One of the most frightening images that comes to mind before the emptiness of sleep is the monstrous Pacific Garbage Patch opening its rotting mouth and sinking sharpened plastic teeth into my ship during the ONE time I win a radio contest for a trans-Pacific cruise. This may be my own personal nightmare, but it should be universal. I’m surprised there’s no current series of horror films that centers on giant ocean trash monsters. Inventor and vacuum innovator James Dyson wants to tackle the growing problem of water-bound plastic garbage with a real world solution, instead of just nuking everything like they inevitably would in the movie. Enter the M.V. Recyclone.
Dyson proposed the Recyclone idea last month in a short piece in Time, but went deeper into the concept and its origin for Fast Company’s Exist website. His ideas, unfortunately, don’t address existing garbage patches, but are a preventative system to stop more of these deadly eyesores from forming in the future. The Recyclone is a barge that employs large nets that skim the surfaces of rivers to collect floating plastics and other debris, which then get sucked into the central vessel, where the waste is separated and processed.
I know there is at least one person, besides me, who thought, “Oh, well I guess I don’t need to ever recycle if it’s just going to get taken care of later on down the line anyway.” We all get a special sticker.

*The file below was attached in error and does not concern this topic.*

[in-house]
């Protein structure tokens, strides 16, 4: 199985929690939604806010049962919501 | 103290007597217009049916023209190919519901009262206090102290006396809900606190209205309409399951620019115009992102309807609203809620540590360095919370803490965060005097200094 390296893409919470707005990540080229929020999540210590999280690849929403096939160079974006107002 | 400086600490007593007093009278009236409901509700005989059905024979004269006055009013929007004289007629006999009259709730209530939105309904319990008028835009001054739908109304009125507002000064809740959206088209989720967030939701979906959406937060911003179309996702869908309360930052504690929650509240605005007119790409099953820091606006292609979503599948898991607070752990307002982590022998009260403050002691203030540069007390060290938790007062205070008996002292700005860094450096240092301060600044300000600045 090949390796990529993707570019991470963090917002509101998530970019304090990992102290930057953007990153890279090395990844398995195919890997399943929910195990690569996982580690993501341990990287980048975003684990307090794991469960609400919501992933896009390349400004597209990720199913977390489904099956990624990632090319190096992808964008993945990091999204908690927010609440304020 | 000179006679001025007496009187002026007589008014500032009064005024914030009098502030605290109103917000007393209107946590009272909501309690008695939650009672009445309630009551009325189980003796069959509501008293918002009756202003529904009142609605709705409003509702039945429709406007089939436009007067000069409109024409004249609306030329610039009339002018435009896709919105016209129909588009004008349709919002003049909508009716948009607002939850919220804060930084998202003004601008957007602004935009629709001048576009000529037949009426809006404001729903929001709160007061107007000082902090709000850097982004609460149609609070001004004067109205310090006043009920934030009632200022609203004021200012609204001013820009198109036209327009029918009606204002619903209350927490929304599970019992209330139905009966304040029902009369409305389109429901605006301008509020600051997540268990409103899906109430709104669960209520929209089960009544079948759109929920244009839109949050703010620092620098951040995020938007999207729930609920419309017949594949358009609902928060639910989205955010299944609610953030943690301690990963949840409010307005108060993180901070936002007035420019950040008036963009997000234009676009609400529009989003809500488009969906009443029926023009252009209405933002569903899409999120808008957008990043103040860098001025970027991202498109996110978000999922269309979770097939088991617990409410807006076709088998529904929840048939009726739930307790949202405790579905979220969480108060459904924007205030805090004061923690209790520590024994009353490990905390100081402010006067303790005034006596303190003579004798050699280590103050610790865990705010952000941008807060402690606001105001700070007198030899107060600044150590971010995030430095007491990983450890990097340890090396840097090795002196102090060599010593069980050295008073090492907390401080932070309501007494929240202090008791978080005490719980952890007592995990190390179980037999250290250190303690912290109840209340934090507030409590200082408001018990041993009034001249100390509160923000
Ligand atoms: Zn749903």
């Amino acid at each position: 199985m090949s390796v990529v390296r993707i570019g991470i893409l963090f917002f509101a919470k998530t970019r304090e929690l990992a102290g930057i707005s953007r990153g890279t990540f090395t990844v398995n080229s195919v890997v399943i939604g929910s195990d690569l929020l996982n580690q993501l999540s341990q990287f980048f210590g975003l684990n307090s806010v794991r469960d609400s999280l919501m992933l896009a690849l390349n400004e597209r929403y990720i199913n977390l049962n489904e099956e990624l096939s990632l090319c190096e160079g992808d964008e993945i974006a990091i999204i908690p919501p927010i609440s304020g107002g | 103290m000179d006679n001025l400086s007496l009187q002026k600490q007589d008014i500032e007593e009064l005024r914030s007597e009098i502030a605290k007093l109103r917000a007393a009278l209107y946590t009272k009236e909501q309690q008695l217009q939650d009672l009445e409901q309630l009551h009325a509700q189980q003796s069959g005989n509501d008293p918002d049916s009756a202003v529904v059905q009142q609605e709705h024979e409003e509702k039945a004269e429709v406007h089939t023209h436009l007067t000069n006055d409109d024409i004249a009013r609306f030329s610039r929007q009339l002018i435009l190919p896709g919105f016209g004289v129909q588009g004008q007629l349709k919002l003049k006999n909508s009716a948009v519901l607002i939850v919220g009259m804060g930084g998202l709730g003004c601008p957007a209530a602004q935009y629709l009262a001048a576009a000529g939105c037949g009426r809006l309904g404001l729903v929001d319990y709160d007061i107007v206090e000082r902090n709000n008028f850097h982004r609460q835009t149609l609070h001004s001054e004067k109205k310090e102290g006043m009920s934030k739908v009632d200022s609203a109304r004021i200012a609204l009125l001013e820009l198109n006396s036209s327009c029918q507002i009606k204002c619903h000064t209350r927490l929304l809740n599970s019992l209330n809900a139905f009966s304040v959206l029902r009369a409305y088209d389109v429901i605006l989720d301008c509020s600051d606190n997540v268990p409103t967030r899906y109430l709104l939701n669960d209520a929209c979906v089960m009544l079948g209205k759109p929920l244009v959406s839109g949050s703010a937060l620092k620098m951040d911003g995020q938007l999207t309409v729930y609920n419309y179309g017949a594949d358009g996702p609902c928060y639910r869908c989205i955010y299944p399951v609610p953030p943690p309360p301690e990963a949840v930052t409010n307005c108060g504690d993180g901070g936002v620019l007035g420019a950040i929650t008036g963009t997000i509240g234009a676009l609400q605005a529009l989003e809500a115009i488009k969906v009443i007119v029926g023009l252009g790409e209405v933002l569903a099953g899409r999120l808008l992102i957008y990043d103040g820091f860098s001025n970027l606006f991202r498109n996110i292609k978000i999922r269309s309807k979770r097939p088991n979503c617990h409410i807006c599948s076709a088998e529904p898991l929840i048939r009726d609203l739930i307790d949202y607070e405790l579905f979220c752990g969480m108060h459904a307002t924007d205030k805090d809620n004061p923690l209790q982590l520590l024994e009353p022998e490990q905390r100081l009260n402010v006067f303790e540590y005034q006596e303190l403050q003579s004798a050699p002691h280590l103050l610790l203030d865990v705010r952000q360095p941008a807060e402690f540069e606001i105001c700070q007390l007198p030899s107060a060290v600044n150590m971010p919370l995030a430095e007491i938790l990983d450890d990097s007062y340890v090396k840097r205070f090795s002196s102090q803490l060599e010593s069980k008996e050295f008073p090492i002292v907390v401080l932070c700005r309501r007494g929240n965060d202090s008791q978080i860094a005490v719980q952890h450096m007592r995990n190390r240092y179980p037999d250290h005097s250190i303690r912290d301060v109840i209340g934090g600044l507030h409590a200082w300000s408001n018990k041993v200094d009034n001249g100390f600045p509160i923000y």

Dyson first figured the barges would sit at fixed locations, but decided that wouldn’t maximize their efficiency, so the floating trash-eating behemoth was conceived. He explains more or less exactly how the machine would work.
Large skim nets unfurl from the rollers at its stern and are anchored on each side of the river. Hydraulic winches wind them in and out. The nets face upstream and skim the surface of the river for floating debris. The plastic waste is shredded on board and then different grades of plastic are separated by a huge cyclone—every similar to the way our cyclonic vacuums work.
Take a look at a few of the conceptual drawings.
You probably couldn’t tell, but I drew the water in that last picture.
An untouched issue for this idea is what happens to things that aren’t plastic that just happen to also be on the surface of the river when the Recyclone is around? Big nets aren’t inherently picky when it comes to what they catch. I would like to see a very on-the-nose drawing of “No Fish” and “No Humans” buttons on the side of the barge. In the meantime, be smart with your trash, so that the Recyclone won’t have as much to do by the time it gets into action. Burn it. BURN IT ALL!